Like me, my friend Jose Nino was brought by his parents to the U.S. to live in freedom. He was born in Venezuela and me in Cuba. He came in the 1990s and I came in the 1960s. I guess that people who escape socialist nightmares have a lot of memories in common, from empty shelves to repression to the fear that the knock on the door means that your father is headed to a political prison.
Jose updated us this week about the plight of people in Venezuela. This is what he wrote:
Nearly 2 million Venezuelans have left the country since Hugo Chavez assumed power in 1999. Naturally, their common places of destination — Colombia, Panama, Spain, United States — enjoy significantly higher degrees of economic freedom than Venezuela currently does.
It is small wonder why socialist countries are marked by large diasporas.
As the economist Milton Friedman sagaciously observed, people “vote with their feet” when government policy becomes too oppressive and makes earning a living next to impossible in their country of origin.
The 35,000 Venezuelans that made their way over to Colombia effectively casted a vote of no confidence in Venezuela’s irrational, political system. Instead of waiting in an endless line to buy goods or rely on a black market that has become increasingly co-opted by the government, these brave individuals decided to exercise their liberty as consumers and go to a country with a modicum of economic freedom.
More than just a series of economic transactions, the aforementioned movement of people is a veritable form of civil disobedience. Tyrannical regimes despise a citizenry that votes with its feet and take its talents and purchasing power abroad.
Many seem to overlook that the fall of Berlin Wall was not so much a top-down decision made by political elites, but rather an organic uprising spurred by individuals that were frustrated with the totalitarian status quo. It was the determination of the countless individuals who saw through the illusion of socialism that led to the ultimate collapse of one of the most totalitarian systems that the world has ever seen.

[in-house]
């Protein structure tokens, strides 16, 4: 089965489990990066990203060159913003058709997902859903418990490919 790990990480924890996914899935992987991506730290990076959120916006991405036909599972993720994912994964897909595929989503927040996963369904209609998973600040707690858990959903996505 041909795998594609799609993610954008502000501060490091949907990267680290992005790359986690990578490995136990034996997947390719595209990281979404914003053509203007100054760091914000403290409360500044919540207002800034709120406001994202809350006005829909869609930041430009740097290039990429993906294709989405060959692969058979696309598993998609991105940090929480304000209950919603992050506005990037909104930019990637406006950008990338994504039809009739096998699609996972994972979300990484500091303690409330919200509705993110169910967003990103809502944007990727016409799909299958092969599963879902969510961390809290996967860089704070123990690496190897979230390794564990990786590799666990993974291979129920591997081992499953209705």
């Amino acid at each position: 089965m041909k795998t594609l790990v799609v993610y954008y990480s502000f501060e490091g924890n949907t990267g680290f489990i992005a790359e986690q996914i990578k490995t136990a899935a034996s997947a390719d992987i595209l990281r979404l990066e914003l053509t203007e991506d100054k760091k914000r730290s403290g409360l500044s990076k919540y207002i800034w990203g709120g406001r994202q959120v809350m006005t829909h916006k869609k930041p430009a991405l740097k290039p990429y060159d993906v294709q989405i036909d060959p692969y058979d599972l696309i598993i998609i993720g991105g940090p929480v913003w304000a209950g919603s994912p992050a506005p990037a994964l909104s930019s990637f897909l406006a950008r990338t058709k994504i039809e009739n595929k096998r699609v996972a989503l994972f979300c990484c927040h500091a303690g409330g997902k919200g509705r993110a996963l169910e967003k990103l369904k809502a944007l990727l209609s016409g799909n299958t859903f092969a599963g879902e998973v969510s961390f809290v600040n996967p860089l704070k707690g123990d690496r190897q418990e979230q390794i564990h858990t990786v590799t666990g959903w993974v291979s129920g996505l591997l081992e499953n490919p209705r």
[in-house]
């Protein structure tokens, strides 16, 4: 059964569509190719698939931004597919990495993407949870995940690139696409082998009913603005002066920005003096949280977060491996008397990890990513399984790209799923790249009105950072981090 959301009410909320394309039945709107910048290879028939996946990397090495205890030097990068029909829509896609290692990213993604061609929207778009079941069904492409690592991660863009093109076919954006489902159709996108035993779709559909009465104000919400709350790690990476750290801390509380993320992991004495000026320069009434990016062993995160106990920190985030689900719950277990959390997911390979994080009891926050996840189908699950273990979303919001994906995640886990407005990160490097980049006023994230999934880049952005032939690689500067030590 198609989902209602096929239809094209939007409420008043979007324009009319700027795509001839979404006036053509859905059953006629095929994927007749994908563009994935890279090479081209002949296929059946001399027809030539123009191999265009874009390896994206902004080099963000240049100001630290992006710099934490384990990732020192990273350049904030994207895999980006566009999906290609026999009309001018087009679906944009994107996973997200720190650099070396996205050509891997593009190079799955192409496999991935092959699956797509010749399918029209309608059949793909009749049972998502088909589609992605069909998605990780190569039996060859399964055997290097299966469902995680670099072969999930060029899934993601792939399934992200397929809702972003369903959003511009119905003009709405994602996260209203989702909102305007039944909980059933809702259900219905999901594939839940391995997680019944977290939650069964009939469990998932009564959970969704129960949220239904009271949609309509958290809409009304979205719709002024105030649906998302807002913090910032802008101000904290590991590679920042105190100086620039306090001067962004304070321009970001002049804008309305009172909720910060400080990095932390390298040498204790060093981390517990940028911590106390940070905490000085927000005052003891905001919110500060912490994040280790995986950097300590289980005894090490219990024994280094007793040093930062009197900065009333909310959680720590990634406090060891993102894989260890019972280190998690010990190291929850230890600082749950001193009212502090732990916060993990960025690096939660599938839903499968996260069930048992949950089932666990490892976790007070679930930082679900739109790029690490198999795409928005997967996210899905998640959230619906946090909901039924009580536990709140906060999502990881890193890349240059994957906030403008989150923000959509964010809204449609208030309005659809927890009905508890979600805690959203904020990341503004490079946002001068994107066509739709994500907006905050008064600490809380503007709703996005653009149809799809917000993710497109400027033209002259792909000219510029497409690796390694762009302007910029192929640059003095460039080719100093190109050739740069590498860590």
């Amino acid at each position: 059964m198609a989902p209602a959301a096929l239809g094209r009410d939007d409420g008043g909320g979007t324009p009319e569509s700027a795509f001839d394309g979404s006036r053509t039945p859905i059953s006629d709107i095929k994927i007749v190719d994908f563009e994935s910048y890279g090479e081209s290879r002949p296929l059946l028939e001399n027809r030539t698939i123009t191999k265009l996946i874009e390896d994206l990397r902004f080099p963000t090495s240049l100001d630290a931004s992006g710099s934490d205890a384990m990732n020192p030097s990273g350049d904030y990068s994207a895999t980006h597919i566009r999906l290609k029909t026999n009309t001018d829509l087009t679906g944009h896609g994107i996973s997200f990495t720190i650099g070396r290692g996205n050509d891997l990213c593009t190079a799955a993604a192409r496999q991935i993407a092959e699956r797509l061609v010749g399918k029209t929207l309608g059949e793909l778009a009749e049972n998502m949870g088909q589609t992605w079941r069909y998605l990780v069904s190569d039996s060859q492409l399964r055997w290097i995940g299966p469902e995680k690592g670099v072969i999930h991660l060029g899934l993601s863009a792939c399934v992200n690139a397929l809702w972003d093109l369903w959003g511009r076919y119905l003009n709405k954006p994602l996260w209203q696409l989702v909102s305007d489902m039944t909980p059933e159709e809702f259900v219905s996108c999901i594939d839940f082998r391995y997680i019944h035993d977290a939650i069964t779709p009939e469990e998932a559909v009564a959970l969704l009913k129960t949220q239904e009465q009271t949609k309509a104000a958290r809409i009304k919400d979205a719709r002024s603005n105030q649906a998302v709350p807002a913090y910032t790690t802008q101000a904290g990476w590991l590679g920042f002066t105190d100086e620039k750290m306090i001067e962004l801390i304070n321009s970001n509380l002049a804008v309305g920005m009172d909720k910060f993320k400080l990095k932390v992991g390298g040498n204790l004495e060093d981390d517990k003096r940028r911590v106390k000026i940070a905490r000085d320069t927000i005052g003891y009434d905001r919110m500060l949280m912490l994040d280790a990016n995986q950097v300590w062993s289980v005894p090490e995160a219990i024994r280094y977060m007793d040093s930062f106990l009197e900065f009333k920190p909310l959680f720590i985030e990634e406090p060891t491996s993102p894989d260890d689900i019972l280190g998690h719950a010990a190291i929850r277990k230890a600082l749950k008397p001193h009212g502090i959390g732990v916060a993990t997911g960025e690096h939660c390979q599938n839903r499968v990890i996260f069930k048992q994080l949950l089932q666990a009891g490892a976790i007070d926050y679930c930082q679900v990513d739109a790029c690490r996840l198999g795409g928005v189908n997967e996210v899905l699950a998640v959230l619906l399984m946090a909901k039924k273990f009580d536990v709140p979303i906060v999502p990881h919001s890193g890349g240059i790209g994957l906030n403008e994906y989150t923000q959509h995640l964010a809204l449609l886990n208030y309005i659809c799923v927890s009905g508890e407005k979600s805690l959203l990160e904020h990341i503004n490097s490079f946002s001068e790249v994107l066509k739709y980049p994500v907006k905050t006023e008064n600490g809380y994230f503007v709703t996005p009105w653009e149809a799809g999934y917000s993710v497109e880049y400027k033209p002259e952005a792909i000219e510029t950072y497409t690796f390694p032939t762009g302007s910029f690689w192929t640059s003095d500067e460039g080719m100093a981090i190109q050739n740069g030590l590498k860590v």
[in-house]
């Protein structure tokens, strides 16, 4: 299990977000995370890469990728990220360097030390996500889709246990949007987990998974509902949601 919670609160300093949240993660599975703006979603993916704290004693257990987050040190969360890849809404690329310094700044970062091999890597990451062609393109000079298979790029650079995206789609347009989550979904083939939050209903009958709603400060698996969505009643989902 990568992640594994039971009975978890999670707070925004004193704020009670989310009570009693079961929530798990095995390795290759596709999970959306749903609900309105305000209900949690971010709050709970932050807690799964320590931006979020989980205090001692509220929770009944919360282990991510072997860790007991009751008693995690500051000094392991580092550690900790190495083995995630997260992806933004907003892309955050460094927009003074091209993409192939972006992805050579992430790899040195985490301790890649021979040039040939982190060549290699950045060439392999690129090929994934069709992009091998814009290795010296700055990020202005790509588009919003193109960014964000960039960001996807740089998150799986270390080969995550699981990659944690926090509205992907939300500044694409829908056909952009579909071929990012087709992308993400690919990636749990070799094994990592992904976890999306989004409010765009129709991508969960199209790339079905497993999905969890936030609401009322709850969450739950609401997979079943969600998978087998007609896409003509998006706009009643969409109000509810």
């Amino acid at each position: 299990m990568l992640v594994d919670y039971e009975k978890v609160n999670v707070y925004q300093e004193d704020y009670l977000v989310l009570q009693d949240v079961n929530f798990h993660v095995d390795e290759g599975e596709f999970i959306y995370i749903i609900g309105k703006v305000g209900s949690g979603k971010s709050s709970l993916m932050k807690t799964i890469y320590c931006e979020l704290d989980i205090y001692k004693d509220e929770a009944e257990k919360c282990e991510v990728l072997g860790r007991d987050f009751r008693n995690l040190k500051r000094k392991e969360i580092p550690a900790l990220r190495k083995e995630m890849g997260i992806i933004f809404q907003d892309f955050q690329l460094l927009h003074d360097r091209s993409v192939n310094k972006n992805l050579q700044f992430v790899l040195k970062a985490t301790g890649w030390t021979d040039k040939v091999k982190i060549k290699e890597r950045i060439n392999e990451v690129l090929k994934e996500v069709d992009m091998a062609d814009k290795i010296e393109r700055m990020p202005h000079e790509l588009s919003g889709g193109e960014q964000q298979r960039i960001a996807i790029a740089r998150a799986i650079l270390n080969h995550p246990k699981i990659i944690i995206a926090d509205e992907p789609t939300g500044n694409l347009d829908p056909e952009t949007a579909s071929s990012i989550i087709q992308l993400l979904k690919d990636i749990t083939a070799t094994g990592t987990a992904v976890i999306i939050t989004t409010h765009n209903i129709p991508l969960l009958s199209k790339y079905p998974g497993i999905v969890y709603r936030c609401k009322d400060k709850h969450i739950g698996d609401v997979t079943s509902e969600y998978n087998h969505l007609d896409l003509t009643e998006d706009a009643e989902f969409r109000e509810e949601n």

Now it’s Venezuela’s turn to knock down its proverbial Berlin Wall and let economic freedom and the rule of law be the order of the day.
We know that people are seriously lacking food in Venezuela. They rush over to Colombia to look for the basic foodstuffs, from milk to cereals. There are scenes of people confronting soldiers screaming “we want food“.
As this human tragedy unfolds, the world watches. Leaders look at each other wondering who will take the lead and call for some multinational action. Where is the OAS or the UN when we really need them?
Of course, the world looks to Washington and they see a president obsessed with calling Trump “unfit”, releasing Gitmo detainees or issuing memos on transgender bathrooms.
Wonder if Venezuelans think that the detached Obama is fit to be the leader of the free world?
We are not suggesting a U.S. intervention but something has to be done to save the people of Venezuela from this misery. The U.S. could play a huge positive role but it takes leadership, or exactly the ingredient lacking at the moment.